The North Carolina Senate voted unanimously Tuesday to pardon Reconstruction-era Gov. William Holden, convicted of impeachment charges and removed from office for his role in halting Ku Klux Klan activities 140 years ago.
Last month, efforts to pardon Holden, the first governor removed from office in the United States, were put on hold because Senate Republicans weren’t unified on whether to absolve him for actions stemming from his opposition to the Klan.
Holden gained infamy in post-antebellum North Carolina for his efforts to combat the Klan. In the late 1860s, he hired two dozen detectives to try to thwart the intimidation tactics of the group.
The detective unit was not overly successful in limiting Klan activities, but Holden’s efforts exceeded those of other Southern governors.
A sonar survey of the English Channel has revealed a German bomber shot down during the Battle of Britain, showing the plane to be in a “startling state of preservation.”
The Dornier 17 ditched in the sea just off the coast of southeast England in 1940 and came to rest upside-down in 50 feet of water.
The plane, thought to be the world’s last known surviving Dornier 17 of 1,700 produced, was hidden for years by shifting sands at the bottom of the sea.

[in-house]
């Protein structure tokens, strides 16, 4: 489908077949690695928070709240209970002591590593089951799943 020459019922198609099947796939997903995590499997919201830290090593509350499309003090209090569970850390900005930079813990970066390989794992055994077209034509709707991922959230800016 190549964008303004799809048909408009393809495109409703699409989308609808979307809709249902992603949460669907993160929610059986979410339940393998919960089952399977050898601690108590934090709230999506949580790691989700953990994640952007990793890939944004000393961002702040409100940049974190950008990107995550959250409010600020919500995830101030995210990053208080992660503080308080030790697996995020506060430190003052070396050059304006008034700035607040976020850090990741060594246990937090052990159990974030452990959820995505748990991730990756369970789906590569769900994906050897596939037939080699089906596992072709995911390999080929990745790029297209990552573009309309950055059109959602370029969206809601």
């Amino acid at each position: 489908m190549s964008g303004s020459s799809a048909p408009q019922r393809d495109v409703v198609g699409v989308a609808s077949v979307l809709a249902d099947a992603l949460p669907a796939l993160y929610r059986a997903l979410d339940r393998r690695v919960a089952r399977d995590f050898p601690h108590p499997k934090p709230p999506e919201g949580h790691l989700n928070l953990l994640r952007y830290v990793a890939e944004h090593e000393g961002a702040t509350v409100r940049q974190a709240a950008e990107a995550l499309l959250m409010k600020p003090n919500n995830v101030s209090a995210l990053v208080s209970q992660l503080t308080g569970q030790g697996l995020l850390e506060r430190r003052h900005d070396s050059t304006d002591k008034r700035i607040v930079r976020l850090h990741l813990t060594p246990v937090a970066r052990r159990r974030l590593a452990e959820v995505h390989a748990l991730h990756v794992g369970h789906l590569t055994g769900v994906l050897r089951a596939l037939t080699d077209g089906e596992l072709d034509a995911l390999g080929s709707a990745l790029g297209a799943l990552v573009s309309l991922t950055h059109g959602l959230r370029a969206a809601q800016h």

Ian Thirsk of the RAF Museum at Hendon in London told the BBC he was “incredulous” when he first heard of the bomber’s existence.
Royal Bank of Canada made news last week when it was learned the Toronto-based financial services giant may be shopping its US banking operation.
Royal Bank, which operates 420 bank branches under the RBC Bank moniker in the Southeastern US, is exploring a possible sale of its US consumer bank after a decade-long, money-losing foray south of the border, according to several publications.
But at least one market analyst says Royal Bank would be foolish to divest itself of its US holdings, which include nine South Carolina branches and more than $375 million in Palmetto State deposits.